Title: Re: Overheard at Work 2
Post by: dragoncar on April 12, 2019, 11:12:50 PM
Oh I've finally got one!  My wife's union has been out of contract for a couple years, so she hasn't gotten even a COL raise since negotiations started.  I personally think that sucks, and is a bit ridiculous.  But one of her coworkers sent an email to the CEO and everyone else complaining that she is looking for other jobs and moonlighting because she can't afford anything.  She sent a detailed chart showing how her out-of-pocket healthcare expenses have gone from around 2% of income to 6% over the last decade.  Without commenting on whether 6% is too much, a quick google tells me that the average in the US is around 15%.  And this lady makes 2-3x the average household income in our county.  And apparently she just moved to San Francisco from the suburbs.  So while I do wish the employer was doing the right thing, the whole tone of the email came off incredibly spoiled and out of touch.
Title: Re: Overheard at Work 2
Post by: Just Joe on April 14, 2019, 03:40:12 PM
We have a work "for sale" email distribution list. Sometimes has some great deals like the free leaf blower I got because the guy got tired of using an extension cord and bought a battery powered one.

Sometimes wedding rings and engagement rings show up on it too..

But the one that blew me away recently was the one for a used refrigerator for $2400. Seeing it was a standard size I read on, shocked and fascinated. Apparently it's was $4000 new. They say it has "all the bells and whistles" but didn't seem particularly flashy except a little excessively doored. (French door with two bottom drawers ).

I can only wonder what they replaced it with assuming this was part of an upgrade. .
Title: Re: Overheard at Work 2
Post by: SwordGuy on April 14, 2019, 05:17:33 PM

But the one that blew me away recently was the one for a used refrigerator for $2400. Seeing it was a standard size I read on, shocked and fascinated. Apparently it's was $4000 new. They say it has "all the bells and whistles" but didn't seem particularly flashy except a little excessively doored. (French door with two bottom drawers ).

Our most recent rental came with a fancy refrigerator.   I opened it up and was completely startled because I thought I had broken the door!

The door handle has a special feature.  If you grip it one way it door opens normally.  If you grip it a different way, the door opens but the shelves "attached" to the door stay in place.   Never seen that before! 
Title: Re: Overheard at Work 2
Post by: six-car-habit on April 14, 2019, 06:24:36 PM
  **Co worker has a 700 dollar truck payment and talks about how he’s trying to buy a house currently. He makes 2000 dollars a month. SMH **

  Ha ha, when i had a car payment like that , i called it my "Second Mortgage" . But the bright spot was I had already purchased a house [payment] before buying the vehicle.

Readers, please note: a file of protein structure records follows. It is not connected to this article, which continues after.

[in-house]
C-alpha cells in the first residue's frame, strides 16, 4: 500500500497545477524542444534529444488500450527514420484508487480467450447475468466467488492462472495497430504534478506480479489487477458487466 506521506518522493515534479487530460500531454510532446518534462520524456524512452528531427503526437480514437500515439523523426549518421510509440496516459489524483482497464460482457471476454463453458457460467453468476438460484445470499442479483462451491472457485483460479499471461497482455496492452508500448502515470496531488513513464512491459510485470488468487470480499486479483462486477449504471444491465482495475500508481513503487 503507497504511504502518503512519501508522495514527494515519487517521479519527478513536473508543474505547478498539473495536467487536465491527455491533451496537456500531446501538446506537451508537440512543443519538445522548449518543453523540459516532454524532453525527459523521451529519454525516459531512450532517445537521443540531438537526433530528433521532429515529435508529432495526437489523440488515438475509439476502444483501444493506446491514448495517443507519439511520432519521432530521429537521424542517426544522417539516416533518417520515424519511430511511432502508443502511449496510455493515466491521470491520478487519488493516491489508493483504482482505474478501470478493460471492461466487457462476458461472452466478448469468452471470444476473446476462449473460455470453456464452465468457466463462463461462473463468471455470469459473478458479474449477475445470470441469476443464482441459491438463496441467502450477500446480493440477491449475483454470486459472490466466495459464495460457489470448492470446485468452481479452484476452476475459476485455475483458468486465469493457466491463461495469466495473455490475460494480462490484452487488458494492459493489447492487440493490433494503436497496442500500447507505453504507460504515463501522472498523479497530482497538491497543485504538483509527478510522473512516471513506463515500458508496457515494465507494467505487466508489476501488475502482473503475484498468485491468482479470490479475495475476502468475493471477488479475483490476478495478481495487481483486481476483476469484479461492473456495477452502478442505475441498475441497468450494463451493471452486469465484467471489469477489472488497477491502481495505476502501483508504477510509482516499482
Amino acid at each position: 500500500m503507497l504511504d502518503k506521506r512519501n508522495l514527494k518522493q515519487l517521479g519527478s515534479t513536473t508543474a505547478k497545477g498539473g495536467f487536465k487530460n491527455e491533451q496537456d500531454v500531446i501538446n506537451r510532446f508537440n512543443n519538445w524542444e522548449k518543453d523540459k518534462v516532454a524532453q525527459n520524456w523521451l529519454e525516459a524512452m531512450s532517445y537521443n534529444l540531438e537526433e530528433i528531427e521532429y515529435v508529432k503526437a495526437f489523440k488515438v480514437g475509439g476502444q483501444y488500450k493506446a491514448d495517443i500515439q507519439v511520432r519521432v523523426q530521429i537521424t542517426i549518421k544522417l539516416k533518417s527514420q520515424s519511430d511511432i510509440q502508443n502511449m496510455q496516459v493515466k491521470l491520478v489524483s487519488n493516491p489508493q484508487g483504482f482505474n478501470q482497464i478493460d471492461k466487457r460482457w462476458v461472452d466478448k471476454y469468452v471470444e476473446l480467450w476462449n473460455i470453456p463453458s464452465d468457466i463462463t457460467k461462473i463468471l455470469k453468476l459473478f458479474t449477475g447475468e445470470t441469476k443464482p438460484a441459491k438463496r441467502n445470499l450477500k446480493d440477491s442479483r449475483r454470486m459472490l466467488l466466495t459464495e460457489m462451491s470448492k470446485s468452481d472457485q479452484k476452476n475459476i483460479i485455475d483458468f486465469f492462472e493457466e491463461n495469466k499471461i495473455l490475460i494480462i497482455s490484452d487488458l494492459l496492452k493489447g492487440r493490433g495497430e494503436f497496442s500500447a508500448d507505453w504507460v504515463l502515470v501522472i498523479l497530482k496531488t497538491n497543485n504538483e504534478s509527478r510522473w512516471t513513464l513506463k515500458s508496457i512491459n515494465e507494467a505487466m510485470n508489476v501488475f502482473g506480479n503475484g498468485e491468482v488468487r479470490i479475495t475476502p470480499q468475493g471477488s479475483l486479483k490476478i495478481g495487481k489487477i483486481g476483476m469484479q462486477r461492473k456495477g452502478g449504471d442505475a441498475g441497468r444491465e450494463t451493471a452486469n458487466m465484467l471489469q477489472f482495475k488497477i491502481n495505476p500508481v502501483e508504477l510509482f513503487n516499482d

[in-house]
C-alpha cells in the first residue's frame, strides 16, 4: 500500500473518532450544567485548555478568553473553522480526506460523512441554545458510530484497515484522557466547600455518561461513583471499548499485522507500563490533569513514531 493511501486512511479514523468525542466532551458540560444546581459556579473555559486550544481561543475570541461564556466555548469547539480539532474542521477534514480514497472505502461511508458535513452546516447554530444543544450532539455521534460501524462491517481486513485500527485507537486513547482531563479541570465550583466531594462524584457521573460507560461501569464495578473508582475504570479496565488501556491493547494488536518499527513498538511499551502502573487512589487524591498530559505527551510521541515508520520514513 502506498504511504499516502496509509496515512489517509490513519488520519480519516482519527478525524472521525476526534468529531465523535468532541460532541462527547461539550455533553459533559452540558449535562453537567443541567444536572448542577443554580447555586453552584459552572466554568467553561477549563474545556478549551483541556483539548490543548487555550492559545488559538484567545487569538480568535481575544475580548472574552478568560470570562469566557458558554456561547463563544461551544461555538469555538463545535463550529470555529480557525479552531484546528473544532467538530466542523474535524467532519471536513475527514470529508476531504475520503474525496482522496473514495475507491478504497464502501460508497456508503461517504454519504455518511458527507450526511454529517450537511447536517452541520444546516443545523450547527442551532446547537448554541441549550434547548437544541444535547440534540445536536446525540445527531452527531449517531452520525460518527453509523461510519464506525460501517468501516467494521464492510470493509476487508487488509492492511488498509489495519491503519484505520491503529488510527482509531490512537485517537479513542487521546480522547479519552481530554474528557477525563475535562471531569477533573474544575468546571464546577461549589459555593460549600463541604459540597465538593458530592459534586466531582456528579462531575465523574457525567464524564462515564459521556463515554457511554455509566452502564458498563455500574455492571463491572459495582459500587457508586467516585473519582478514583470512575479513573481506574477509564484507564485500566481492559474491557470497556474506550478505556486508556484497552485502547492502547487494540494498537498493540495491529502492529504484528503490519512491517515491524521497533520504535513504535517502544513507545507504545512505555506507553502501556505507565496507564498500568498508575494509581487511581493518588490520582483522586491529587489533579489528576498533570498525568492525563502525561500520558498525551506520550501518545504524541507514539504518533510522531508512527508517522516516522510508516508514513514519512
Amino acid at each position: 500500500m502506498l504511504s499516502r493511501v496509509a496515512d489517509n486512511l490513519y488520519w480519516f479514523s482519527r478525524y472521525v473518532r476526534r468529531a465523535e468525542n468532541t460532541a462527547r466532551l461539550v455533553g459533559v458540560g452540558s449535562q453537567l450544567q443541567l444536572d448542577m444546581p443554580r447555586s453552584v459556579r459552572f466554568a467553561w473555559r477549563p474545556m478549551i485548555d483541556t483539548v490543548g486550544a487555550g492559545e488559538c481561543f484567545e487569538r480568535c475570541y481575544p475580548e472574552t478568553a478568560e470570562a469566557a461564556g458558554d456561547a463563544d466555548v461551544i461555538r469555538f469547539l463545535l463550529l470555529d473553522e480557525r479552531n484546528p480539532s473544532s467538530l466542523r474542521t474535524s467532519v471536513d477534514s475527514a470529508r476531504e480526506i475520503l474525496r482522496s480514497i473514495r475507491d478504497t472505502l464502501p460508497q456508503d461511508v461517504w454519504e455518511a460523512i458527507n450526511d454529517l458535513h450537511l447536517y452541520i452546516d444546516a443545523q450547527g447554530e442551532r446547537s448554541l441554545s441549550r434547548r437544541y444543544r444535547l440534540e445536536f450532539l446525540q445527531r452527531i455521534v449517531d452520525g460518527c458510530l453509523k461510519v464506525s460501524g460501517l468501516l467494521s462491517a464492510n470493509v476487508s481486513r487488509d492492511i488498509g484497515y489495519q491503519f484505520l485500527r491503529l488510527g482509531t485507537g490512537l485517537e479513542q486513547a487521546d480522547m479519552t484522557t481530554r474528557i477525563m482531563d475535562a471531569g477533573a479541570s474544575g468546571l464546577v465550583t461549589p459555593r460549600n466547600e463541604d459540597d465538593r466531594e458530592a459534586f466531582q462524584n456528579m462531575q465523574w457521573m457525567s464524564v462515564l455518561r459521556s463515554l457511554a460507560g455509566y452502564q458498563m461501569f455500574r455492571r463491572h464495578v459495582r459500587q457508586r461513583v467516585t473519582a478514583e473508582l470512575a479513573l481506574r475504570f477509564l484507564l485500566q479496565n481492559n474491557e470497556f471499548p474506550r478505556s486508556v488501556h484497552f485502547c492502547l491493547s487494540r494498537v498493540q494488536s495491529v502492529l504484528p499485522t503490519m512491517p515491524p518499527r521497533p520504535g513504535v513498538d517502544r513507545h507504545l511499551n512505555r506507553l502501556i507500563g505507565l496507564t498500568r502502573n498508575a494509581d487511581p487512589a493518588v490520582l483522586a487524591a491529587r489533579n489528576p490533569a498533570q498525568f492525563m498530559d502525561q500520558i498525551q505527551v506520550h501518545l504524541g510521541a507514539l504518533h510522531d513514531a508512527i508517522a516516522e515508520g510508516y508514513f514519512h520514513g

You may want to tell your co-worker, this is generally a better order in which to finance things.  Roof over your head 1st, then luxuries....
Title: Re: Overheard at Work 2
Post by: dragoncar on April 14, 2019, 10:08:48 PM

But the one that blew me away recently was the one for a used refrigerator for $2400. Seeing it was a standard size I read on, shocked and fascinated. Apparently it's was $4000 new. They say it has "all the bells and whistles" but didn't seem particularly flashy except a little excessively doored. (French door with two bottom drawers ).

Our most recent rental came with a fancy refrigerator.   I opened it up and was completely startled because I thought I had broken the door!

The door handle has a special feature.  If you grip it one way it door opens normally.  If you grip it a different way, the door opens but the shelves "attached" to the door stay in place.   Never seen that before!

I’m really into the ones where you knock and a light comes on so you can see what’s inside.  Not to buy for myself, but pretty novel at friends house.  I can only imagine the window is terrible for efficiency
Title: Re: Overheard at Work 2
Post by: SwordGuy on April 15, 2019, 07:09:06 AM
  **Co worker has a 700 dollar truck payment and talks about how he’s trying to buy a house currently. He makes 2000 dollars a month. SMH **

  Ha ha, when i had a car payment like that , i called it my "Second Mortgage" . But the bright spot was I had already purchased a house [payment] before buying the vehicle.
   You may want to tell your co-worker, this is generally a better order in which to finance things.  Roof over your head 1st, then luxuries....

You silly!!!    A big, huge, shiny, MANLY truck ***IS*** a necessity.    How else would his coworkers know he's manly?
Title: Re: Overheard at Work 2
Post by: talltexan on April 15, 2019, 08:49:33 AM